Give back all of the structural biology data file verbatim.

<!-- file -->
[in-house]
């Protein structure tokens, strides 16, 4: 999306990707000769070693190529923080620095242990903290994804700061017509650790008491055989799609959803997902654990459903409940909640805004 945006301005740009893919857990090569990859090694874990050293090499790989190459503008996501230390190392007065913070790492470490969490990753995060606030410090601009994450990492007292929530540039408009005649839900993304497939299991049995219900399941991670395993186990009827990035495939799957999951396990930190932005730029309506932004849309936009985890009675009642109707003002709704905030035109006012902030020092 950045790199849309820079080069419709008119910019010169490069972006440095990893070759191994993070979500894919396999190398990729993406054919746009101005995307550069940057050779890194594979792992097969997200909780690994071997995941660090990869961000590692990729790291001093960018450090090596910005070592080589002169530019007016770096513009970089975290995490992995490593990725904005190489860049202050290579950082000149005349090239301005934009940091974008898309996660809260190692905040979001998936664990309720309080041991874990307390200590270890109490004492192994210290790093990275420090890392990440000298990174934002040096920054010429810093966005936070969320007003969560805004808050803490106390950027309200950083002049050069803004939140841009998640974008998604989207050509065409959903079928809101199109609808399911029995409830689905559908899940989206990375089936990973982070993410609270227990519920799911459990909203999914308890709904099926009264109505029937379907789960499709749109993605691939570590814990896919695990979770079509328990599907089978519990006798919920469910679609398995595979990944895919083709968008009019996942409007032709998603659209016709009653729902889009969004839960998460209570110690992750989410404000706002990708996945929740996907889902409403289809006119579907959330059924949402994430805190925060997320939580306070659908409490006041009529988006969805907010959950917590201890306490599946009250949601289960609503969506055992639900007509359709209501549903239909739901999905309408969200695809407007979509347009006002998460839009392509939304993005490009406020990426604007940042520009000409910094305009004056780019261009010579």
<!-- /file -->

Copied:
[in-house]
């Protein structure tokens, strides 16, 4: 999306990707000769070693190529923080620095242990903290994804700061017509650790008491055989799609959803997902654990459903409940909640805004 945006301005740009893919857990090569990859090694874990050293090499790989190459503008996501230390190392007065913070790492470490969490990753995060606030410090601009994450990492007292929530540039408009005649839900993304497939299991049995219900399941991670395993186990009827990035495939799957999951396990930190932005730029309506932004849309936009985890009675009642109707003002709704905030035109006012902030020092 950045790199849309820079080069419709008119910019010169490069972006440095990893070759191994993070979500894919396999190398990729993406054919746009101005995307550069940057050779890194594979792992097969997200909780690994071997995941660090990869961000590692990729790291001093960018450090090596910005070592080589002169530019007016770096513009970089975290995490992995490593990725904005190489860049202050290579950082000149005349090239301005934009940091974008898309996660809260190692905040979001998936664990309720309080041991874990307390200590270890109490004492192994210290790093990275420090890392990440000298990174934002040096920054010429810093966005936070969320007003969560805004808050803490106390950027309200950083002049050069803004939140841009998640974008998604989207050509065409959903079928809101199109609808399911029995409830689905559908899940989206990375089936990973982070993410609270227990519920799911459990909203999914308890709904099926009264109505029937379907789960499709749109993605691939570590814990896919695990979770079509328990599907089978519990006798919920469910679609398995595979990944895919083709968008009019996942409007032709998603659209016709009653729902889009969004839960998460209570110690992750989410404000706002990708996945929740996907889902409403289809006119579907959330059924949402994430805190925060997320939580306070659908409490006041009529988006969805907010959950917590201890306490599946009250949601289960609503969506055992639900007509359709209501549903239909739901999905309408969200695809407007979509347009006002998460839009392509939304993005490009406020990426604007940042520009000409910094305009004056780019261009010579």